Moving from corporation to startup

From Silicon Valley to the Silicon Roundabout via Silicon Allee, nearly every major economic power has a burgeoning tech scene. 

Some, like the area around Shoreditch in London, sit in the shadow of long established industries such as the financial powerhouse that is London. 

The workers who inhabit the skyscrapers of Liverpool Street would do well to look out of their windows and down at the vibrant tech scene around Old Street roundabout and seriously consider carving out a new career and future there.

The London tech scene is bursting with creativity and opportunity. New companies are springing up daily and others are rapidly expanding. These companies need talented and innovative people to drive their growth. Alumni of large corporations often possess skill-sets which would be coveted in startups.   

Start-ups frequently lack experience in specialist areas removed from the core business. Lawyers specialising in financial compliance, for example, are a great asset to a mobile payment company struggling with complex compliance rules. Equally, bankers can find that their insider knowledge of the financial sector is an excellent fit for a FinTech startup. 

If you are being worn-down by the bureaucracy of the corporate you work for, the action-orientated, debate-light approach of many start-ups will be an attractive proposition. 

In many start-ups proactive employees and creative thinkers are rewarded and encouraged. In general, each employee in a startup must take on a wide range of responsibilities and make an active contribution to the success of the business. 

Not only can this add to work satisfaction, it has the benefit of letting employees develop a much more diverse set of skills.

Startups also aim to be as lean as possible, looking to tie up minimal resources and capital. Therefore, the working environment tends to be fast-paced and exciting and they are also generally made up of close-knit teams, free from overbearing management structures. Instead, they are energised by the enthusiasm of employees that genuinely want to be there.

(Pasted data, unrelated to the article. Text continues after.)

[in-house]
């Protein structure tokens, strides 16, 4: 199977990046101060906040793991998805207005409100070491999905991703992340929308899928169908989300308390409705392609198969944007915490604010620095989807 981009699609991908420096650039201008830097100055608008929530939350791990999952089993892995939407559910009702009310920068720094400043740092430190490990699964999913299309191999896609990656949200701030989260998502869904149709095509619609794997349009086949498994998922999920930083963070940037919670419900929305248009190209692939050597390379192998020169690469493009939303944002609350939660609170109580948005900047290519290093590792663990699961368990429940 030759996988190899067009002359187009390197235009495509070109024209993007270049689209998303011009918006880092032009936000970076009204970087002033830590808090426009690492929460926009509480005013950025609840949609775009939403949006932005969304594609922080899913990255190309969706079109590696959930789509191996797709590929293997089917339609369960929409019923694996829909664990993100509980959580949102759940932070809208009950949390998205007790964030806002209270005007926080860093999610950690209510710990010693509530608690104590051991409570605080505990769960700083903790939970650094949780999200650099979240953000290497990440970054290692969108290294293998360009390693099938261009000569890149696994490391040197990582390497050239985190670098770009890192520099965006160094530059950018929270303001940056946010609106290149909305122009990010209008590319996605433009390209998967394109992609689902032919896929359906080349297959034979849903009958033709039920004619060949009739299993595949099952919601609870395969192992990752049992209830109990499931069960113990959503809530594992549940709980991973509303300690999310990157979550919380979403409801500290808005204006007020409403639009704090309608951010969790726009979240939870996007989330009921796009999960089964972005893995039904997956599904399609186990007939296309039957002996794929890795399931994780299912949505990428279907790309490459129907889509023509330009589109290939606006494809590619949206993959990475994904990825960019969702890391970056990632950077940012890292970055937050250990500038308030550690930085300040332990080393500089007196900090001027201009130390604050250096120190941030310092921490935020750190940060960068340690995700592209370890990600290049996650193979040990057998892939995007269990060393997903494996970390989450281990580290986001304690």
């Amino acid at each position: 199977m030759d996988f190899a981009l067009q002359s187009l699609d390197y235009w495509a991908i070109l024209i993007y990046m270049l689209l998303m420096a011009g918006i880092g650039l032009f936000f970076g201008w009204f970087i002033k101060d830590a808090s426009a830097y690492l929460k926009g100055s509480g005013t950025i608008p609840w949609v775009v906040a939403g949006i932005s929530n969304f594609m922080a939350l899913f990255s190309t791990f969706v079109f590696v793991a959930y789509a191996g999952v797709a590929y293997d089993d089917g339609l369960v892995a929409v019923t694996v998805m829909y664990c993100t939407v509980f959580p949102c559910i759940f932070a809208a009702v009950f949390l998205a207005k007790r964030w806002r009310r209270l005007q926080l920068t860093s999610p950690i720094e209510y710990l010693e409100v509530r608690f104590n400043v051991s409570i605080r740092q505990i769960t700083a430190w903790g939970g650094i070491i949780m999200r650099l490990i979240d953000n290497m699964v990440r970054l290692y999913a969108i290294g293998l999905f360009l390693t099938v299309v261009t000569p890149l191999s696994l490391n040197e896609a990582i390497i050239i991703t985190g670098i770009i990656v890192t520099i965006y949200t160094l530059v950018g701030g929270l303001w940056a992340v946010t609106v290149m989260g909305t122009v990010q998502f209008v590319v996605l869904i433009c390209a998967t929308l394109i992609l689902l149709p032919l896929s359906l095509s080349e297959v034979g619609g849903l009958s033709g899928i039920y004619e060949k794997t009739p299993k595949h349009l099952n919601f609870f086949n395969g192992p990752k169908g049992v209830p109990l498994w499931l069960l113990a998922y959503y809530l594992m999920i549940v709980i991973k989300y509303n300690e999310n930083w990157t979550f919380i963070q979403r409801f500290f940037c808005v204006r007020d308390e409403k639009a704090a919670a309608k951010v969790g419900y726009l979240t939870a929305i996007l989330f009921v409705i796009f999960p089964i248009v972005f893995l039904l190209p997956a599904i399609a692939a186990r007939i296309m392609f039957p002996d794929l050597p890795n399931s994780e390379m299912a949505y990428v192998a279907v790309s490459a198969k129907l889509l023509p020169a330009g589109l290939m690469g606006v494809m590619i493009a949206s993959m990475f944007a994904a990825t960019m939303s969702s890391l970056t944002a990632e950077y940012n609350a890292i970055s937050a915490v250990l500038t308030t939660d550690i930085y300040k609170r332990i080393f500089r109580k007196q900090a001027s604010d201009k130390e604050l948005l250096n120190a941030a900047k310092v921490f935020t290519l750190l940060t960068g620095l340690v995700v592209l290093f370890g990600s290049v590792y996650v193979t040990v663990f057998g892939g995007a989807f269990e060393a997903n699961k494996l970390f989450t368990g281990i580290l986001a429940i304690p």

If the freedom, creativity and culture of a start-up is appealing, bear in mind that, as with every new job proposition, there are pros and cons. When working at a start-up, flexibility and a willingness to adapt to change is essential.

If the thought of stepping outside of your comfort zone scares you, a start-up will not suit. Strong opinions are also crucial. Start-ups are not the place for conformists who would prefer that their preconceptions remain unchallenged. 

Working in a tight-knit team also means that it is important to be easy to get along with and hard working – there is nowhere to hide. Finally, long hours are not unique to corporations or professional services, many start-ups are not bound by conventional working hours. All-nighters to support an important product launch are commonplace and a degree of international travel is often the norm.

If the thought of a startup is still appealing, consider what type of company you could provide the most value to. After all, the tech segment that you are suited to may not be as intuitive as, say, a banker working in FinTech. 

Whether it is by leveraging your network or your creativity and ideas, you will be well placed to find a company that best matches your aspirations. When you find that company, move heaven and earth to land the job. Few careers will offer the reward and satisfaction of a startup.

Paul Jozefak is the co-Founder of Liquid Labs.

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